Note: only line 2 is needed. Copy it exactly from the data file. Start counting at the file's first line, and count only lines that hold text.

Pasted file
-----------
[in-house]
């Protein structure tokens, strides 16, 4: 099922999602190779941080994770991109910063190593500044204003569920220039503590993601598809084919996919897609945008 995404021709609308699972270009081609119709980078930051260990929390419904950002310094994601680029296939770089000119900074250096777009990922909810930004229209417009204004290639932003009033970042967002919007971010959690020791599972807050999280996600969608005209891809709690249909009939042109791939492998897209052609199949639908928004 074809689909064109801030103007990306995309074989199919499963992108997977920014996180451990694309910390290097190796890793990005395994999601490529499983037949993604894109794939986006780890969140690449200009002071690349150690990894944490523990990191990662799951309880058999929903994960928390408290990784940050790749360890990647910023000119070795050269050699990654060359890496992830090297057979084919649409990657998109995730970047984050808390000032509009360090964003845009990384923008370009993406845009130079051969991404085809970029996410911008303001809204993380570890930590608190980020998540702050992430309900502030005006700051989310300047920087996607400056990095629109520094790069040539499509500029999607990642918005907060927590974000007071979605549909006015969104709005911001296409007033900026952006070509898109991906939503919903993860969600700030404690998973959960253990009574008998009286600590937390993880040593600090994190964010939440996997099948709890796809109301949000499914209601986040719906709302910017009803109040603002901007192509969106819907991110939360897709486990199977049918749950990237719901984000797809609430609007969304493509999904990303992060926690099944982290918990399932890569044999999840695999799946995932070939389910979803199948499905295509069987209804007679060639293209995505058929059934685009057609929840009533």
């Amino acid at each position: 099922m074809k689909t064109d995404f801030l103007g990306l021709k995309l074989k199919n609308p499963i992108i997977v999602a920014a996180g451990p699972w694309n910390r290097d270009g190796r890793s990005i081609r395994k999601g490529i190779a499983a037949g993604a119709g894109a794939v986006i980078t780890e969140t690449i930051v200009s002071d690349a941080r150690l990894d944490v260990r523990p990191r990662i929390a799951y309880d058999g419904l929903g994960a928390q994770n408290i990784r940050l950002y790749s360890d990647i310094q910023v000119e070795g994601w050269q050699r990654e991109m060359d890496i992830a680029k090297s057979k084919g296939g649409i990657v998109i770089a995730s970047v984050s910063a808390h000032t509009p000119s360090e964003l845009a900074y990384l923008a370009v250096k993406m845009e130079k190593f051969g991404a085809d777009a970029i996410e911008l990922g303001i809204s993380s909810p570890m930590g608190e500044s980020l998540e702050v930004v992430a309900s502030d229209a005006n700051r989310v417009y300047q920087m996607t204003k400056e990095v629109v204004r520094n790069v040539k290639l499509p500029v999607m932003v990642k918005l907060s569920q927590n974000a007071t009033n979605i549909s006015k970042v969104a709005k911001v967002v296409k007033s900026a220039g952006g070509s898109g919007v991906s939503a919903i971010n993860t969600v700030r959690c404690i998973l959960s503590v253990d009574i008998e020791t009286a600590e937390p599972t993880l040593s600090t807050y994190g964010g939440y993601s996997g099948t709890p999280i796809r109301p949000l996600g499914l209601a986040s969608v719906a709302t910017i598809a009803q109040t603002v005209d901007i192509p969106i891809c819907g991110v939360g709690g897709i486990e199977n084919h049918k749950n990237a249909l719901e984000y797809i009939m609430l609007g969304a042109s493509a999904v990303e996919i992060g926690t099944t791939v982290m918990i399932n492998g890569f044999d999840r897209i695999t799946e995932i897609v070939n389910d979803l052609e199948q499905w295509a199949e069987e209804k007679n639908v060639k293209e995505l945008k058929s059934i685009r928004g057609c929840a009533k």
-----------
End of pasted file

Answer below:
């Protein structure tokens, strides 16, 4: 099922999602190779941080994770991109910063190593500044204003569920220039503590993601598809084919996919897609945008 995404021709609308699972270009081609119709980078930051260990929390419904950002310094994601680029296939770089000119900074250096777009990922909810930004229209417009204004290639932003009033970042967002919007971010959690020791599972807050999280996600969608005209891809709690249909009939042109791939492998897209052609199949639908928004 074809689909064109801030103007990306995309074989199919499963992108997977920014996180451990694309910390290097190796890793990005395994999601490529499983037949993604894109794939986006780890969140690449200009002071690349150690990894944490523990990191990662799951309880058999929903994960928390408290990784940050790749360890990647910023000119070795050269050699990654060359890496992830090297057979084919649409990657998109995730970047984050808390000032509009360090964003845009990384923008370009993406845009130079051969991404085809970029996410911008303001809204993380570890930590608190980020998540702050992430309900502030005006700051989310300047920087996607400056990095629109520094790069040539499509500029999607990642918005907060927590974000007071979605549909006015969104709005911001296409007033900026952006070509898109991906939503919903993860969600700030404690998973959960253990009574008998009286600590937390993880040593600090994190964010939440996997099948709890796809109301949000499914209601986040719906709302910017009803109040603002901007192509969106819907991110939360897709486990199977049918749950990237719901984000797809609430609007969304493509999904990303992060926690099944982290918990399932890569044999999840695999799946995932070939389910979803199948499905295509069987209804007679060639293209995505058929059934685009057609929840009533």